My first exposure to the study of demography was in high school debate. Many folks imagine a “debate” club as an opportunity for well-dressed young people to calmly orate on great issues. In reality, policy debate is a highly stylized blitz of arguments in which participants speed read cobbled together evidence in a bid to bamboozle their opponents. No matter what the topic – homelessness, immigration, environmental degradation – debaters argue that action or inaction will prevent or cause nuclear war or some other dire consequence. One stock argument takes the shorthand “Population” or “Malthus.”
In the heady times of the late 1700s, philosophers such as Rousseau posited a vision of continuous improvement for civilization. Through adherence to democratic principles and ethical goodwill, society could grow increasingly virtuous and utopian. Reverend Thomas Malthus saw a different reality. He recognized that in any population – including humans – there is a tendency to reproduce until resource limits, diseases, or other environmental factors check the growth – often brutally with disease or starvation. For Malthus, overpopulation was the central problem of public policy. If humans could somehow stem population growth, then resources would become available to lift up the poor, and the risk of famine – an all too common occurrence throughout human history – would be much diminished.
Malthus first published his principle work – An Essay on the Principle of Population – in 1798. From then until now, ethicists, biologists, economists, environmentalists, and high school debaters have been deliberating its precepts.
From an environmental perspective, population growth strains resources. In its current state, the earth can produce enough food for 7 billion human beings – ethical distribution of that food is a different matter. There must be some number, be it 4 billion, 7 billion, or 20 billion that represents an unsustainable burden on the planet under contemporaneous technology. From an economic perspective, population growth promotes economic growth – more workers can produce more ideas, products, and services. Furthermore, population growth sustains safety net programs (like Medicare or Social Security in the United States) that rely on younger workers supporting elderly members of society. A population decline, without a commensurate reduction in lifestyle or life expectancy, necessitates that laborers remain in the workforce longer, that younger people save more of their earnings for retirement, or that more and more of current workers’ resources redistribute to those who no longer work.
If you think carbon dioxide is a pollutant, then the prospect of population growth is harrowing. Every increase in population has to be met with an equivalent drop in per capita emissions, just to maintain the status quo. The U.N. presents a number of scenarios for population evolution through the end of the century, ranging from a low of 6 billion (after a peak around 2050) to a high of 27 billion. http://esa.un.org/unpd/wpp/Analytical-Figures/htm/fig_1.htm As difficult (at least to me) as it is to imagine a doubling of the human population, there are almost three times as many people on earth now as in 1950, which must seem incredible to those who have witnessed these changes.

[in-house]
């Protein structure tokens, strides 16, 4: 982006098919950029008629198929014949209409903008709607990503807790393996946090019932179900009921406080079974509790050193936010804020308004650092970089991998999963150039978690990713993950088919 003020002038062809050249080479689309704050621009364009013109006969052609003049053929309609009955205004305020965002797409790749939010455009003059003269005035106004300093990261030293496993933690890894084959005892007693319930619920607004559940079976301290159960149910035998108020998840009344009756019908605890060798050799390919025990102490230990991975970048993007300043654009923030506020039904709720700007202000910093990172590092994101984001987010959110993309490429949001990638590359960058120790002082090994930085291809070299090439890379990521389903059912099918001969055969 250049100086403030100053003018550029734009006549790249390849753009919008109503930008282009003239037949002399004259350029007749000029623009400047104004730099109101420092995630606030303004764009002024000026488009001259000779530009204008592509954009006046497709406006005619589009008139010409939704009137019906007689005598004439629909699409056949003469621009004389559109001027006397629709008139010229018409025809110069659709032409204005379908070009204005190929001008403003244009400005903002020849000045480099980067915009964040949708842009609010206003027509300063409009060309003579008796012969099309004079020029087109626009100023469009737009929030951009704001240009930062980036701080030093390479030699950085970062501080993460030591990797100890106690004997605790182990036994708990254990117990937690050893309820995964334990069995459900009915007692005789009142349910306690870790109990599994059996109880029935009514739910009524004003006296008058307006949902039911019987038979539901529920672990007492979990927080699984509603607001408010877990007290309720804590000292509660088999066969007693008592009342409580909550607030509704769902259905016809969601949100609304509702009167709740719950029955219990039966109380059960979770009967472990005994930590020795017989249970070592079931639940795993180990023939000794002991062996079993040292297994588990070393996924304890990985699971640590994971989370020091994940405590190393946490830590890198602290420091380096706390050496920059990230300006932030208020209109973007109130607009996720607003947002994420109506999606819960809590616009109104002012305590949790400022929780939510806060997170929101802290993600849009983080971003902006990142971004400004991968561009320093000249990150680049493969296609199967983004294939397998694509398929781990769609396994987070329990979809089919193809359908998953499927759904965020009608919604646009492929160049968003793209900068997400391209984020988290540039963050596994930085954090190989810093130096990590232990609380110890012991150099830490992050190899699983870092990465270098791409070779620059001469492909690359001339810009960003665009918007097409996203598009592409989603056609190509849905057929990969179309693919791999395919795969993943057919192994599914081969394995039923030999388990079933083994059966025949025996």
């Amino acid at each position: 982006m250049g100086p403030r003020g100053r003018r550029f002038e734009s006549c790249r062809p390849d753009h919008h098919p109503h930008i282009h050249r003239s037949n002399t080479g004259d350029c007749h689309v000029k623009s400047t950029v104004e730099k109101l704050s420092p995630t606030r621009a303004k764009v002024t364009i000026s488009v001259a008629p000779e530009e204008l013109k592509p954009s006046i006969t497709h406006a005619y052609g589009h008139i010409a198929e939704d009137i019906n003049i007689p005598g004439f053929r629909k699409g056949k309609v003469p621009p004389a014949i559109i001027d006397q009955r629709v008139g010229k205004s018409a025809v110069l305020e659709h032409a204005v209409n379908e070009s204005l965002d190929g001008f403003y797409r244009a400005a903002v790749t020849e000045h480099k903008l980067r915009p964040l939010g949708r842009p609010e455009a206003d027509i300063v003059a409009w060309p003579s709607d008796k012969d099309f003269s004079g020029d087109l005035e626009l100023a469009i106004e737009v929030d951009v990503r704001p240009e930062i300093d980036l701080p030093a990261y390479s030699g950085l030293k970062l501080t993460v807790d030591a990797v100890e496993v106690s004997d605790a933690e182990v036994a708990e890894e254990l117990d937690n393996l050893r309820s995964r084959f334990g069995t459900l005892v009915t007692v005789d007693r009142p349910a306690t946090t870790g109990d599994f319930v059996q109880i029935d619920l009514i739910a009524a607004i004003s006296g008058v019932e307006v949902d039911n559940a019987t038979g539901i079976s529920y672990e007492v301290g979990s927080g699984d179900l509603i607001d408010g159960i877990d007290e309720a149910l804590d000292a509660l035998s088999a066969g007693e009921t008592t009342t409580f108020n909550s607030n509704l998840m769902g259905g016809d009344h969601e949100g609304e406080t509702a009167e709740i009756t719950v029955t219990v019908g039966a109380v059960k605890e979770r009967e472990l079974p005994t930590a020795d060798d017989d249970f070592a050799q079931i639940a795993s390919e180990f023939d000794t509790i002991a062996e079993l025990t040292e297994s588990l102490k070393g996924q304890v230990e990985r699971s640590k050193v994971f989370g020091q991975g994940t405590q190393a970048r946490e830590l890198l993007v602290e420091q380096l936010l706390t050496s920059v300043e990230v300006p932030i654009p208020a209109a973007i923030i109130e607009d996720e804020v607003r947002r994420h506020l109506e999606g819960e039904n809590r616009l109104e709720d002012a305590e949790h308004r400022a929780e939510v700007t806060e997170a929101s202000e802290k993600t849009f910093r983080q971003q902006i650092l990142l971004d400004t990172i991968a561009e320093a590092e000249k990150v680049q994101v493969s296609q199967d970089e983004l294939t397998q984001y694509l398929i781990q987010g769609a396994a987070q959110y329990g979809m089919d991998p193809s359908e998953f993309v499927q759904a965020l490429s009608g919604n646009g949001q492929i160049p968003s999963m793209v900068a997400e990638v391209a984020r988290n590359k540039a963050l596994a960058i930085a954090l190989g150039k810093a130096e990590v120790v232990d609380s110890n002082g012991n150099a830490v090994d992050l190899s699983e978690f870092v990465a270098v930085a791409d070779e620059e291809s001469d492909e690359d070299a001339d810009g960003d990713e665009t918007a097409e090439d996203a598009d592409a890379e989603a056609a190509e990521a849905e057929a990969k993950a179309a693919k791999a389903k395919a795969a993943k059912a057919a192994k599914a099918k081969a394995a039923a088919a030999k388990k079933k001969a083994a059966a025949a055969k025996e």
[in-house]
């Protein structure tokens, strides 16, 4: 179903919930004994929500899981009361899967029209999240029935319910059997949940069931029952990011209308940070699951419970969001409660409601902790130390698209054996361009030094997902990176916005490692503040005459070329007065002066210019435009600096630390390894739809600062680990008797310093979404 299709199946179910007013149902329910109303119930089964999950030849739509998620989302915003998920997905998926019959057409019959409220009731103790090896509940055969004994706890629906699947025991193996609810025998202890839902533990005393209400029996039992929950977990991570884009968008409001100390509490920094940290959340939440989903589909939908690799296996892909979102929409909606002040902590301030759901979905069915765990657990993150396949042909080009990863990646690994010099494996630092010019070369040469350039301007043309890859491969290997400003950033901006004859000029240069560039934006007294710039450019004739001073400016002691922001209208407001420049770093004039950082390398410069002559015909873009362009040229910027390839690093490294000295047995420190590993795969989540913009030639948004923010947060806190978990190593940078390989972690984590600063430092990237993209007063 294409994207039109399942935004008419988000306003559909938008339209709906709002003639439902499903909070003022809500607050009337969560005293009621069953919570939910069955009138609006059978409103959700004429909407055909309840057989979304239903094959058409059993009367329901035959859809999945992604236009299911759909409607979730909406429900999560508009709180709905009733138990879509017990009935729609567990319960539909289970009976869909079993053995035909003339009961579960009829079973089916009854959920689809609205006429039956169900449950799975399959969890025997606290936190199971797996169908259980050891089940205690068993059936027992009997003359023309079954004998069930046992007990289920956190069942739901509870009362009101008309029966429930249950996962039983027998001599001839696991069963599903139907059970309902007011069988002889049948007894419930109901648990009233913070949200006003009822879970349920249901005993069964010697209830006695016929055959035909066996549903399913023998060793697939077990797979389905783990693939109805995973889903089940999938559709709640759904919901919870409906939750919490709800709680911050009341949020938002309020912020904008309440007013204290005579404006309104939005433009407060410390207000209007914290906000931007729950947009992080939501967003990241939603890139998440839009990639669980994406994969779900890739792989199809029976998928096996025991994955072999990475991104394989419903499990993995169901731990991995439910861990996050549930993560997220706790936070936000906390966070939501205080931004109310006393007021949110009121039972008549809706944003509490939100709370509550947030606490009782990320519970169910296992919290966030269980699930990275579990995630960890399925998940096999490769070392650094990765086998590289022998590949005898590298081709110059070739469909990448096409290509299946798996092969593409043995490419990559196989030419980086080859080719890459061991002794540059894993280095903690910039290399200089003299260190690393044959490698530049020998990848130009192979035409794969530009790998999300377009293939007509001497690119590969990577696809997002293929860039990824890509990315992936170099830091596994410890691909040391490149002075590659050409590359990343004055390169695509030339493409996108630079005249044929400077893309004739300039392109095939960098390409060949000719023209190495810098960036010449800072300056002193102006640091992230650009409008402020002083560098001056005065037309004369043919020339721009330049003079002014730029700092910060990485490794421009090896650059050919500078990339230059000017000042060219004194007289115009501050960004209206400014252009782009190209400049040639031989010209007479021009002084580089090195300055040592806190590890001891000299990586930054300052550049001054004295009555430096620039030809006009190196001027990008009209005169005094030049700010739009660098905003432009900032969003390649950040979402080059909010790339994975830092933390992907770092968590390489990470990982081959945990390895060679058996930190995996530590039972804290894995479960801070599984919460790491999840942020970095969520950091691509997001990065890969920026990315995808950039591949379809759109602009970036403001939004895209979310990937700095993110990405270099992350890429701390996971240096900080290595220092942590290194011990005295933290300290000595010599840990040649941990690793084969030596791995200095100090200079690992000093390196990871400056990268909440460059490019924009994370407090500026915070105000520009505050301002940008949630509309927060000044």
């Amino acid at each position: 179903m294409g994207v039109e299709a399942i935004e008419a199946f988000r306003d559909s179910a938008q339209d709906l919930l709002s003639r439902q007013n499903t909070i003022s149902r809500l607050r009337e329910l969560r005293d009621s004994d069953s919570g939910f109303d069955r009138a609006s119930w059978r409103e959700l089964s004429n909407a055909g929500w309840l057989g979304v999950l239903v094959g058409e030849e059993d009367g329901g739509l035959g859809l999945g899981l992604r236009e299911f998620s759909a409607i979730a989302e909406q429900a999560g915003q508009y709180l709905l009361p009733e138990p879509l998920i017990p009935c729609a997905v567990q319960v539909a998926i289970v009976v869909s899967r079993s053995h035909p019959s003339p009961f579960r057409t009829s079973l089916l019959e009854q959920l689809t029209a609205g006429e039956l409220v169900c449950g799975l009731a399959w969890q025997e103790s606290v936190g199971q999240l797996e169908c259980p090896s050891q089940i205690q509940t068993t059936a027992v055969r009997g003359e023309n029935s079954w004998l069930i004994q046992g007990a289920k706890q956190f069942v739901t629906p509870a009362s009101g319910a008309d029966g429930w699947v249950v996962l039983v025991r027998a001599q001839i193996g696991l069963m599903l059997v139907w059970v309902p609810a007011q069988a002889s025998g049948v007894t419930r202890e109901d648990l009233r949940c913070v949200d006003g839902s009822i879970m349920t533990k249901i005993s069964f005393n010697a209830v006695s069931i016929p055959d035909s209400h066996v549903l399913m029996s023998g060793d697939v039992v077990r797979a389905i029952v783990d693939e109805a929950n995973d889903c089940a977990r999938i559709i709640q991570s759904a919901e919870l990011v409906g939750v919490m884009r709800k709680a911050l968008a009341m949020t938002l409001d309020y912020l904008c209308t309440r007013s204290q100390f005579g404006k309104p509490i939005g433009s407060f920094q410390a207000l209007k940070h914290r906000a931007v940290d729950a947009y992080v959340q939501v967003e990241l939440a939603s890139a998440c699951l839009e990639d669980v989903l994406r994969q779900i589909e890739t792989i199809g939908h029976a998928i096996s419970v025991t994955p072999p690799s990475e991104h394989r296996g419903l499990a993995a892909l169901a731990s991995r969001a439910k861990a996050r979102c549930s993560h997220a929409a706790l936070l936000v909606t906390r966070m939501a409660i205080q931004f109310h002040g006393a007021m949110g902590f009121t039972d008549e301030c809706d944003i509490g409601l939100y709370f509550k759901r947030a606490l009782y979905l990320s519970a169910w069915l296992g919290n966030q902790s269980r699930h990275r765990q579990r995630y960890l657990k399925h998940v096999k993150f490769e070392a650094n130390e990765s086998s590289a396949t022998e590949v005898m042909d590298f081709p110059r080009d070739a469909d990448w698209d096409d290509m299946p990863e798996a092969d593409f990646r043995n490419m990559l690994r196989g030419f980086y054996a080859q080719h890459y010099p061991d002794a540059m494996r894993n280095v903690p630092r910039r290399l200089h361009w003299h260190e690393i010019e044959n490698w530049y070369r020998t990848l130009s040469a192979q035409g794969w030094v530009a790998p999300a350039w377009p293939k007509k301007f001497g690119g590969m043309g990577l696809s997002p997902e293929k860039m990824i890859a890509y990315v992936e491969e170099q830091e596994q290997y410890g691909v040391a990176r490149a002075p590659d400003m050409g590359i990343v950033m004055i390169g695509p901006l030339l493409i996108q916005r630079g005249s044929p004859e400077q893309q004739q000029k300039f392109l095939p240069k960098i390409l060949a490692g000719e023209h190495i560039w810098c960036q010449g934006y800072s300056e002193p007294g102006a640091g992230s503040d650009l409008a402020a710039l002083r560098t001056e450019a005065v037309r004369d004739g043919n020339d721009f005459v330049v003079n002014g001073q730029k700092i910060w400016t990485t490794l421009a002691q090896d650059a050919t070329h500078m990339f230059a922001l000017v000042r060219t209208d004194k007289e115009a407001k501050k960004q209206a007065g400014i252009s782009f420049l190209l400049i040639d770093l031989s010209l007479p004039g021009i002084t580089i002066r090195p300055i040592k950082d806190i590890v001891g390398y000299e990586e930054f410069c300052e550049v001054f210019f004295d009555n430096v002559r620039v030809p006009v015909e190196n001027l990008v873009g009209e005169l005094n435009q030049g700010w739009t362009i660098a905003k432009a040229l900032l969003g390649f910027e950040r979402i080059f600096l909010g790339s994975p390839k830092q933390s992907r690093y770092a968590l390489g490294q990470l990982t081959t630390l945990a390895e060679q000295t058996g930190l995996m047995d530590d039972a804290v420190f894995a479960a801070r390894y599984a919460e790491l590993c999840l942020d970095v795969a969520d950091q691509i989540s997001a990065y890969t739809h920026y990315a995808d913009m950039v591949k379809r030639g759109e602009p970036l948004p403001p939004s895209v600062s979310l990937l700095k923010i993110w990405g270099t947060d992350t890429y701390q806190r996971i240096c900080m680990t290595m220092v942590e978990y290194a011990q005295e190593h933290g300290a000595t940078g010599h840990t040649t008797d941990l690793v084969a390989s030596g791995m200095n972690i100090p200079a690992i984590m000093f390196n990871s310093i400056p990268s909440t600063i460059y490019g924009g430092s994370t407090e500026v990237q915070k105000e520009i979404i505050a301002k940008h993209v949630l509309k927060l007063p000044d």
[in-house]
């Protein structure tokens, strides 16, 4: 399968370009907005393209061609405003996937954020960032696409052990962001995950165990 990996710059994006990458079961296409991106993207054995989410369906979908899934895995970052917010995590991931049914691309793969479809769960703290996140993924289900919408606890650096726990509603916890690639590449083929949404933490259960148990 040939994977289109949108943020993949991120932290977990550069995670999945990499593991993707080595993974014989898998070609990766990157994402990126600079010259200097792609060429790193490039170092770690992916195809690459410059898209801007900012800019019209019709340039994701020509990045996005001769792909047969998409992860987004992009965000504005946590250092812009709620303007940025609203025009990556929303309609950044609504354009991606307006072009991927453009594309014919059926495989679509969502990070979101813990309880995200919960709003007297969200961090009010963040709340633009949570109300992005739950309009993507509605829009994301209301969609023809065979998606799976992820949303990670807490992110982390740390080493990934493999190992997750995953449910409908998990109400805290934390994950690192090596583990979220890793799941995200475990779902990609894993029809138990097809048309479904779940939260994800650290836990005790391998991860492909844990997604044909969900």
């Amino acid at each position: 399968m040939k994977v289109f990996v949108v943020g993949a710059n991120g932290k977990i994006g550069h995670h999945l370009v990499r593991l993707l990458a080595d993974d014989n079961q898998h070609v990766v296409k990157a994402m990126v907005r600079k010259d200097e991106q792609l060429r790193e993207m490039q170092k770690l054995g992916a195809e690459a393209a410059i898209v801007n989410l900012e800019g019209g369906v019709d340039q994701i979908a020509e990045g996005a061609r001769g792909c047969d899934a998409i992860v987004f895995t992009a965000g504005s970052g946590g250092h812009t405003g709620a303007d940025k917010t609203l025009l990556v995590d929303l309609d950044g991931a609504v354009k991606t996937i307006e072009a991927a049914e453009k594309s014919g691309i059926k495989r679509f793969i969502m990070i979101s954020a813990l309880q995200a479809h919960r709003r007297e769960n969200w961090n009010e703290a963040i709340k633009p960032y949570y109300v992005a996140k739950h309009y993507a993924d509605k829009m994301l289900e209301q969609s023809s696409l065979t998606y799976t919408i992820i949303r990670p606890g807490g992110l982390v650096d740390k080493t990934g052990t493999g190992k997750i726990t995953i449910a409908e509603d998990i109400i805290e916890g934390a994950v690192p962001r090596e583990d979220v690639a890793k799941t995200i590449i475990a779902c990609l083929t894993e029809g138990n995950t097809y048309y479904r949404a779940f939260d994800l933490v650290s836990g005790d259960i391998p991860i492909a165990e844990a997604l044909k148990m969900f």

Balanced against the warnings of Malthus and the high-end projections of the U.N., new research suggests that the demographic transition – the move from large families living at subsistence levels to small families with greater resources – may be accelerating. Researchers from Spain’s Autonomous University of Madrid (UAM) and the CEU-San Pablo University use “rate equations (fully analogous to those employed in condensed matter physics) to simulate the time evolution of world population…The simulation predicts a population decline by mid-century.” http://www.uam.es/departamentos/economicas/analecon/especifica/mimeo/wp20117.pdf
Your company might have a 10-year plan, but it probably does not have a 100-year plan. The number of jobs and the amount of revenue related to pulp and paper would be quite different in a world that has 6 billion people or a world that has 20 billion people in 2100. Regardless of the raw numbers, the shifts in population characteristics will also matter. Higher percentages of elderly and very elderly persons will demand specialized pulp products that will reward those who best meet that market. A rich world of fewer people may prove more lucrative than poor world with a larger population.
To judge your own prospects requires attention to the changing dimensions of your customers. Whatever business you are in, close observation of demographic trends is a must.
Travis holds a Ph.D. in public policy from the Lyndon B. Johson School of Public Affairs, University of Texas, Austin, Texas, USA. He resides in Golden, Colorado, USA.